Yay for completing.

Boo for lousy installation progress feedback.

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Tuesday, July 22, 2008

C#: String.Inject() - Format strings by key tokens

I generally prefer to use String.Format() instead of doing a bunch of string additions, but constantly find myself splitting the code onto multiple lines with an appended comment to keep track of the indices:

string myString = string.Format("{0} is {1} and {2} is {3}",, //0, //1
  o.yadi, //2
  o.yada //3

Wouldn't it be nice you could instead write something like this?:

string myString = "{foo} is {bar} and {yadi} is {yada}".Inject(o);

Well, now you can - see the string extension method Inject below; it accepts an object, IDictionary or HashTable and replaces the property name/key tokens with the instance values.  Since it uses string.Format internally, it also supports string.Format-like custom formatting:

   1:  using System;
   2:  using System.Text.RegularExpressions;
   3:  using System.Collections;
   4:  using System.Globalization;
   5:  using System.ComponentModel;
   7:  [assembly: CLSCompliant(true)]
   8:  namespace StringInject
   9:  {
  10:    public static class StringInjectExtension
  11:    {
  12:      /// <summary>
  13:      /// Extension method that replaces keys in a string with the values of matching object properties.
  14:      /// <remarks>Uses <see cref="String.Format()"/> internally; custom formats should match those used for that method.</remarks>
  15:      /// </summary>
  16:      /// <param name="formatString">The format string, containing keys like {foo} and {foo:SomeFormat}.</param>
  17:      /// <param name="injectionObject">The object whose properties should be injected in the string</param>
  18:      /// <returns>A version of the formatString string with keys replaced by (formatted) key values.</returns>
  19:      public static string Inject(this string formatString, object injectionObject)
  20:      {
  21:        return formatString.Inject(GetPropertyHash(injectionObject));
  22:      }
  24:      /// <summary>
  25:      /// Extension method that replaces keys in a string with the values of matching dictionary entries.
  26:      /// <remarks>Uses <see cref="String.Format()"/> internally; custom formats should match those used for that method.</remarks>
  27:      /// </summary>
  28:      /// <param name="formatString">The format string, containing keys like {foo} and {foo:SomeFormat}.</param>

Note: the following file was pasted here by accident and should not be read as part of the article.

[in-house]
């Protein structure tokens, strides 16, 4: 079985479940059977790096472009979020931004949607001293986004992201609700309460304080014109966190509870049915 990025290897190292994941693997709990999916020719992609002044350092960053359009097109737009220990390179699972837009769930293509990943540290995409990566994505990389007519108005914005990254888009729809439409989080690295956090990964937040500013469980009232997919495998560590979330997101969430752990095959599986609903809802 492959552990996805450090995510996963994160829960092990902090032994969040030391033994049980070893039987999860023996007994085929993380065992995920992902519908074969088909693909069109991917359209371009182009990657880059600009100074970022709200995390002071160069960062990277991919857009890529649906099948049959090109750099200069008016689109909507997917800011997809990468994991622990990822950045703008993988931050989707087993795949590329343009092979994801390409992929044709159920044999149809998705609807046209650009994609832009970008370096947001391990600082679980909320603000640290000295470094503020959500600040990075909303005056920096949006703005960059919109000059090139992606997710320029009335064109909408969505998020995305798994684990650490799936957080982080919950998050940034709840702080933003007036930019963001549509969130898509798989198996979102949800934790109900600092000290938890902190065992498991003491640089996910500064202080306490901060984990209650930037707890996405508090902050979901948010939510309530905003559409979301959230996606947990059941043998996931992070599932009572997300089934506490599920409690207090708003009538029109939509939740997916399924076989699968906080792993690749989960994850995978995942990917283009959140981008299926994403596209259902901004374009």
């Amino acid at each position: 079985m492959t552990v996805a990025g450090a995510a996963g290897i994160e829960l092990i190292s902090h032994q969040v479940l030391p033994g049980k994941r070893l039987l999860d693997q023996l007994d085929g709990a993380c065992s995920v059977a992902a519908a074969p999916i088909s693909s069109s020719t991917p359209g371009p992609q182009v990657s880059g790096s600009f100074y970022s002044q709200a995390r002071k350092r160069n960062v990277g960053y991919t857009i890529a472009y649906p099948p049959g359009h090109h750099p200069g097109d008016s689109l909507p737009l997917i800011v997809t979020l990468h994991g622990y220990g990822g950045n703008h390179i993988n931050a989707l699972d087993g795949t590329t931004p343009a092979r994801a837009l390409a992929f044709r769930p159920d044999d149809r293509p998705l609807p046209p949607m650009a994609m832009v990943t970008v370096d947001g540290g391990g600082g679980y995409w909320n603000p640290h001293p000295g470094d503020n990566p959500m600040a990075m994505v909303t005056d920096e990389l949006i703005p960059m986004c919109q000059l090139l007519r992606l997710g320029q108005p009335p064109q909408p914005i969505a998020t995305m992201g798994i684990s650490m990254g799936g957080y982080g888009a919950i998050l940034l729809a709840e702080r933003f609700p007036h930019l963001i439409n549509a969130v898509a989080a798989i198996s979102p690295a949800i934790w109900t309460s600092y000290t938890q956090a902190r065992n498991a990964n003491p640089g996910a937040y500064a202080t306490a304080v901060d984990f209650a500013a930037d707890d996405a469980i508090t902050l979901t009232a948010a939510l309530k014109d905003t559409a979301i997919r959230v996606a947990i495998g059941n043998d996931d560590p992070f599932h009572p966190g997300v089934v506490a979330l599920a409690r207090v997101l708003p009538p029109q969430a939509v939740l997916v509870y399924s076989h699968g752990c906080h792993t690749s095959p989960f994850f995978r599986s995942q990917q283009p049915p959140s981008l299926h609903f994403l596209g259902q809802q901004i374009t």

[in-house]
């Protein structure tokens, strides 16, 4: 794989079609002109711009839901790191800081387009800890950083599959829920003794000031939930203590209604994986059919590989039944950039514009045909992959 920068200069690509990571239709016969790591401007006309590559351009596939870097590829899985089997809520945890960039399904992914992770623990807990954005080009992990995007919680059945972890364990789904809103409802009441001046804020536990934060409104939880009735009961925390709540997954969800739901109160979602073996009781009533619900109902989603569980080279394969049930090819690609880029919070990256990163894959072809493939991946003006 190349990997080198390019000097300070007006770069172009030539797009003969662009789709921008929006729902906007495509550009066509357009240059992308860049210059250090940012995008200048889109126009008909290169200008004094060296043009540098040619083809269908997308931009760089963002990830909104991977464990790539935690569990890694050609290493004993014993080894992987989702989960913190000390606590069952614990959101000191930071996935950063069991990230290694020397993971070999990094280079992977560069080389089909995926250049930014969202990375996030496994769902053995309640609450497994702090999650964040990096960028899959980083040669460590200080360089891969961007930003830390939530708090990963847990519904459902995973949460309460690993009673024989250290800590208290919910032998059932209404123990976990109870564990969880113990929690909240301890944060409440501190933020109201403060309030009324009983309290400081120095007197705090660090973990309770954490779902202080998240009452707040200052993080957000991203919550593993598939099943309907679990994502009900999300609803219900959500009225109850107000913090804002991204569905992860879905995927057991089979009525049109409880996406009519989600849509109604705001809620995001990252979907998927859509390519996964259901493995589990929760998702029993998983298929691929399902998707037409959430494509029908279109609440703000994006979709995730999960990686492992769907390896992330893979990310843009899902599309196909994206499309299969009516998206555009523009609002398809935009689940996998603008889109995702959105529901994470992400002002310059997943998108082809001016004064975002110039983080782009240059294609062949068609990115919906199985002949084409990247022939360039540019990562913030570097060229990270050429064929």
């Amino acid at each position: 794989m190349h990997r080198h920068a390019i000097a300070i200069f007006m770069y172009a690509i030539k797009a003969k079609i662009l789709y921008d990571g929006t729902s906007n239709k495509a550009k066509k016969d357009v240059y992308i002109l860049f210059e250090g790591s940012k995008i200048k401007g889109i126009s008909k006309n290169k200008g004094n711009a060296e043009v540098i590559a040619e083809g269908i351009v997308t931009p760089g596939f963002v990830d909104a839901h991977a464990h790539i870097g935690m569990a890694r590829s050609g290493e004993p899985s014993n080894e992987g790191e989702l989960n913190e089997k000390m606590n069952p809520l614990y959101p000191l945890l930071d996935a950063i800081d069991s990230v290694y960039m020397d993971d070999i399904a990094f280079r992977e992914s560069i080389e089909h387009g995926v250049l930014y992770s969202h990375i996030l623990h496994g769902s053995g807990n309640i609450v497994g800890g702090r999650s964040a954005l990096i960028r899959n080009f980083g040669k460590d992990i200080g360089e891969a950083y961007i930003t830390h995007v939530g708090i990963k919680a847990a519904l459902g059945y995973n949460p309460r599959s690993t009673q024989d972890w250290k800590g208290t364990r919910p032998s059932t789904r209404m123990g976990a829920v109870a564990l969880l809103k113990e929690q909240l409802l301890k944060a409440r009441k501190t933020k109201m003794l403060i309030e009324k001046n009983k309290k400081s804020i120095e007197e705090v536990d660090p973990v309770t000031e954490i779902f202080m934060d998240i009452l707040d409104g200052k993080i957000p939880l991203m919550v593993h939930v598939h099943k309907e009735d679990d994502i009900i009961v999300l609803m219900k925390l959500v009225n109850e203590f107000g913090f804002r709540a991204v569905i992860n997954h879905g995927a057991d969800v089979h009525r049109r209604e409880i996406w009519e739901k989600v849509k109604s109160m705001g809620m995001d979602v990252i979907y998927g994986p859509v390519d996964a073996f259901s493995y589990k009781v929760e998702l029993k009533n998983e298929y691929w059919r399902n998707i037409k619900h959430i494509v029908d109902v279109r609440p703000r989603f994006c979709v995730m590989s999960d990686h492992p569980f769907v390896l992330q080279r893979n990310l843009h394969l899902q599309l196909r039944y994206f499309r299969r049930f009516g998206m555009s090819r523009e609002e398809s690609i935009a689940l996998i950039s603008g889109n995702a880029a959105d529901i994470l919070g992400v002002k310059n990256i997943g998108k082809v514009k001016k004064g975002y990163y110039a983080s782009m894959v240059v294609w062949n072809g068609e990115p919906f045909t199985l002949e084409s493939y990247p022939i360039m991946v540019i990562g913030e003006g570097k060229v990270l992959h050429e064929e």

29:      /// <param name="dictionary">An <see cref="IDictionary"/> with keys and values to inject into the string</param>
  30:      /// <returns>A version of the formatString string with dictionary keys replaced by (formatted) key values.</returns>
  31:      public static string Inject(this string formatString, IDictionary dictionary)
  32:      {
  33:        return formatString.Inject(new Hashtable(dictionary));
  34:      }
  36:      /// <summary>
  37:      /// Extension method that replaces keys in a string with the values of matching hashtable entries.
  38:      /// <remarks>Uses <see cref="String.Format()"/> internally; custom formats should match those used for that method.</remarks>
  39:      /// </summary>
  40:      /// <param name="formatString">The format string, containing keys like {foo} and {foo:SomeFormat}.</param>
  41:      /// <param name="attributes">A <see cref="Hashtable"/> with keys and values to inject into the string</param>
  42:      /// <returns>A version of the formatString string with hastable keys replaced by (formatted) key values.</returns>
  43:      public static string Inject(this string formatString, Hashtable attributes)
  44:      {
  45:        string result = formatString;
  46:        if (attributes == null || formatString == null)
  47:          return result;
  49:        foreach (string attributeKey in attributes.Keys)
  50:        {
  51:          result = result.InjectSingleValue(attributeKey, attributes[attributeKey]);